Chinese Herbal Medicine for Primary Dysmenorrhea
Zhu X, Proctor M, Bensoussan A, Wu E, Smith C.
BACKGROUND: Conventional treatment for primary dysmenorrhoea has a failure rate
of 20% to 25% and may be contraindicated or not tolerated by some women. Chinese
herbal medicine may be a suitable alternative. OBJECTIVES: To determine the
efficacy and safety of Chinese herbal medicine for primary dysmenorrhoea when
compared with placebo, no treatment, and other treatment. SEARCH STRATEGY: The
Cochrane Menstrual Disorders and Subfertility Group Trials Register (to 2006),
MEDLINE (1950 to January 2007), EMBASE (1980 to January 2007), CINAHL (1982 to
January 2007), AMED (1985 to January 2007), CENTRAL (The Cochrane Library issue
4, 2006), China National Knowledge Infrastructure (CNKI, 1990 to January 2007),
Traditional Chinese Medicine Database System (TCMDS, 1990 to December 2006), and
the Chinese BioMedicine Database (CBM, 1990 to December 2006) were searched.
Citation lists of included trials were also reviewed. SELECTION CRITERIA: Any
randomised controlled trials involving Chinese herbal medicine versus placebo,
no treatment, conventional therapy, heat compression, another type of Chinese
herbal medicine, acupuncture or massage. Exclusion criteria were identifiable
pelvic pathology and dysmenorrhoea resulting from the use of an intra-uterine
contraceptive device. DATA COLLECTION AND ANALYSIS: Quality assessment, data
extraction and data translation were performed independently by two review
authors. Attempts were made to contact study authors for additional information
and data. Data were combined for meta-analysis using either Peto odds ratios or
relative risk (RR) for dichotomous data or weighted mean difference for
continuous data. A fixed-effect statistical model was used, where suitable. If
data were not suitable for meta-analysis, any available data from the trial were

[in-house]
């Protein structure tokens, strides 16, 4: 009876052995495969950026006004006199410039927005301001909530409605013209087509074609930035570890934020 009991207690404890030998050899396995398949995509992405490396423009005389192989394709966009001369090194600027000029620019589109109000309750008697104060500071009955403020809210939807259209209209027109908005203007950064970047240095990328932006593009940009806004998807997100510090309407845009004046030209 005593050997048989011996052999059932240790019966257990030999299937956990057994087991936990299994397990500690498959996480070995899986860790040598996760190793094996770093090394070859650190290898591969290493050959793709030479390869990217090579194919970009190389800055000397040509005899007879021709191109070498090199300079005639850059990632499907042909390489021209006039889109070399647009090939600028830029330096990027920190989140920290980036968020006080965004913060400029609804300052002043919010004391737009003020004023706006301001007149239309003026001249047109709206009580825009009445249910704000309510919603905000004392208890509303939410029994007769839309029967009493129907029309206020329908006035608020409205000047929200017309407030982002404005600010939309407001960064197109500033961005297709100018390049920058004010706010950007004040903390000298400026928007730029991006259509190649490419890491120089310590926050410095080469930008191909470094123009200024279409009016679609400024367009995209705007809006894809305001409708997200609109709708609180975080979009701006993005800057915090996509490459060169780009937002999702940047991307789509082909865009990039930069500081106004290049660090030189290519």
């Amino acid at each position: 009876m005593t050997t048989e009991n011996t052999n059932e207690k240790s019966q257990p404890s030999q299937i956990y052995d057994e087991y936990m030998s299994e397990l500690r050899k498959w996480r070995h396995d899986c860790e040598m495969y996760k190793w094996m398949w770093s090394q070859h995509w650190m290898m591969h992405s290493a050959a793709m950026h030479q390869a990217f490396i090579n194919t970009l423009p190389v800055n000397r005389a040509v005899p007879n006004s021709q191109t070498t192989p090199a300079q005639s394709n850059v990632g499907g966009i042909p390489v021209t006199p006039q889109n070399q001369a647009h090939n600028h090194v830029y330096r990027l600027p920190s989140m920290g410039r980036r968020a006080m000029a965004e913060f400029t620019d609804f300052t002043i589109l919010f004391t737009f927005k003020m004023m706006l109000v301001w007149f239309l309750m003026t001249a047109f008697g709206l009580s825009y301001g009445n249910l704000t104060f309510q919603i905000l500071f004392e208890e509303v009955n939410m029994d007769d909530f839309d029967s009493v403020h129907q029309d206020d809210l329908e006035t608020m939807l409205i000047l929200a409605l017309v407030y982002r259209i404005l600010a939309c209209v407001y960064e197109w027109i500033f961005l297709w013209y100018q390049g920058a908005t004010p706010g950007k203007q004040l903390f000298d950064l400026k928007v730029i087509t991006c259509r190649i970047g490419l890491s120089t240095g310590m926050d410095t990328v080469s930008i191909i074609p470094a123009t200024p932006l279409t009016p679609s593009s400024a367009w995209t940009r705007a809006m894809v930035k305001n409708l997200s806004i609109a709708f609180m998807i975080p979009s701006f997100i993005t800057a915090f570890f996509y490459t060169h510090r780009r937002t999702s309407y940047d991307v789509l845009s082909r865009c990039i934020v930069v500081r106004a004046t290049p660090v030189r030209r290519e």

extracted and presented as descriptive data. MAIN RESULTS: Thirty-nine
randomised controlled trials involving a total of 3475 women were included in
the review. A number of the trials were of small sample size and poor
methodological quality. Results for Chinese herbal medicine compared to placebo
were unclear as data could not be combined (3 RCTs). Chinese herbal medicine
resulted in significant improvements in pain relief (14 RCTs; RR 1.99, 95% CI
1.52 to 2.60), overall symptoms (6 RCTs; RR 2.17, 95% CI 1.73 to 2.73) and use
of additional medication (2 RCTs; RR 1.58, 95% CI 1.30 to 1.93) when compared to
use of pharmaceutical drugs. Self-designed Chinese herbal formulae resulted in
significant improvements in pain relief (18 RCTs; RR 2.06, 95% CI 1.80 to 2.36),
overall symptoms (14 RCTs; RR 1.99, 95% CI 1.65 to 2.40) and use of additional
medication (5 RCTs; RR 1.58, 95% CI 1.34 to 1.87) after up to three months of
follow-up when compared to commonly used Chinese herbal health products. Chinese
herbal medicine also resulted in better pain relief than acupuncture (2 RCTs; RR
1.75, 95% CI 1.09 to 2.82) and heat compression (1 RCT; RR 2.08, 95% CI 2.06 to
499.18). AUTHORS' CONCLUSIONS: The review found promising evidence supporting
the use of Chinese herbal medicine for primary dysmenorrhoea; however, results
are limited by the poor methodological quality of the included trials.
Cochrane Database Syst Rev. 2008 Apr 16;(2):CD005288.
Effect of Earlobe-Bleeding Plus Body Acupuncture in 85 cases
of Common Acne
Liu Z. Acupuncture Institute, China Academy of
Chinese Medical Sciences, Beijing 100700, China.
OBJECTIVE: To observe the clinical effect of earlobe-bleeding plus body
acupuncture for common acne. METHODS: The earlobe-bleeding plus local and body
acupuncture based on syndrome differentiation was adopted for 85 cases of common
acne. RESULTS: Of the 85 cases treated, 61 were cured, 12 markedly effective, 9
improved, and 3 failed. The total effective rate was 96.47%. CONCLUSIONS: The
therapy can treat both the Biao-symptom and Ben-root of common acne, short in
course and effective in result.
J Tradit Chin Med. 2008 Mar;28(1):18-20.
Forty Cases of Gastrointestinal Neurosis Treated by
Zhao Y, et al. Hebei Provincial Hospital of
Traditional Chinese Medicine, Shijiazhuang 050011, China.
OBJECTIVE: To compare the therapeutic effect of acupuncture for gastrointestinal
neurosis with that of oral remedy. METHODS: Eighty cases were randomly divided
into the following 2 groups. In the treatment group, acupuncture was given for
one month at the main points of Zhongwan (CV 12), Zusanli (ST 36), Taichong (LR
3) and Shenmen (HT 7), with the auxiliary points selected according to TCM
differentiation. In the control group, Domperidone was orally administered for
one month. RESULTS: The total effective rate was 92.5% in the treatment group
and 75.0% in the control group, with a significant difference between the 2
groups (chi2 = 4.423, P < 0.05). Acupuncture was superior to the oral remedy in
therapeutic effects. CONCLUSIONS: Acupuncture may show better results for
gastrointestinal neurosis and with less toxic side effects.
J Tradit Chin Med. 2008 Mar;28(1):15-7.